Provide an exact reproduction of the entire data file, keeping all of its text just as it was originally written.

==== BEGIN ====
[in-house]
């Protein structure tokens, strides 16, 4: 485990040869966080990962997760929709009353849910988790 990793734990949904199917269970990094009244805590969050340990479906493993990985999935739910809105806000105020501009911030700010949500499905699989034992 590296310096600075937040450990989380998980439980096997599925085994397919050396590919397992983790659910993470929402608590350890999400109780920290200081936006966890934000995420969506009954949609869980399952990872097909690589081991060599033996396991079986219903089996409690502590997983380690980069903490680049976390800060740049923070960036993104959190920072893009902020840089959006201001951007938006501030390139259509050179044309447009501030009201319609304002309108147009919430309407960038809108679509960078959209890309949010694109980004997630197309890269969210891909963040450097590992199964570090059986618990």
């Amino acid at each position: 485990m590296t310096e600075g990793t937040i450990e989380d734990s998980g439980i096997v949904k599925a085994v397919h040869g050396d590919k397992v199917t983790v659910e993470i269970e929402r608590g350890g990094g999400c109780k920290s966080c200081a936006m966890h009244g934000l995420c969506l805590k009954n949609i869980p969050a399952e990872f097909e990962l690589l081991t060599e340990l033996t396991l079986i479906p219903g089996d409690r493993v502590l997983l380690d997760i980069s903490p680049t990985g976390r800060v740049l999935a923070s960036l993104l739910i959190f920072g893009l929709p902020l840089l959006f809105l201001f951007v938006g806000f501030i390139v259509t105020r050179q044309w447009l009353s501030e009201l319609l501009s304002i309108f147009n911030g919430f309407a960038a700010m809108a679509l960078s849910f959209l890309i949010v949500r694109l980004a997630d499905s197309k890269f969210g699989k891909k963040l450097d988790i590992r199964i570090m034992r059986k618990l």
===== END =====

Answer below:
[in-house]
């Protein structure tokens, strides 16, 4: 485990040869966080990962997760929709009353849910988790 990793734990949904199917269970990094009244805590969050340990479906493993990985999935739910809105806000105020501009911030700010949500499905699989034992 590296310096600075937040450990989380998980439980096997599925085994397919050396590919397992983790659910993470929402608590350890999400109780920290200081936006966890934000995420969506009954949609869980399952990872097909690589081991060599033996396991079986219903089996409690502590997983380690980069903490680049976390800060740049923070960036993104959190920072893009902020840089959006201001951007938006501030390139259509050179044309447009501030009201319609304002309108147009919430309407960038809108679509960078959209890309949010694109980004997630197309890269969210891909963040450097590992199964570090059986618990």
């Amino acid at each position: 485990m590296t310096e600075g990793t937040i450990e989380d734990s998980g439980i096997v949904k599925a085994v397919h040869g050396d590919k397992v199917t983790v659910e993470i269970e929402r608590g350890g990094g999400c109780k920290s966080c200081a936006m966890h009244g934000l995420c969506l805590k009954n949609i869980p969050a399952e990872f097909e990962l690589l081991t060599e340990l033996t396991l079986i479906p219903g089996d409690r493993v502590l997983l380690d997760i980069s903490p680049t990985g976390r800060v740049l999935a923070s960036l993104l739910i959190f920072g893009l929709p902020l840089l959006f809105l201001f951007v938006g806000f501030i390139v259509t105020r050179q044309w447009l009353s501030e009201l319609l501009s304002i309108f147009n911030g919430f309407a960038a700010m809108a679509l960078s849910f959209l890309i949010v949500r694109l980004a997630d499905s197309k890269f969210g699989k891909k963040l450097d988790i590992r199964i570090m034992r059986k618990l």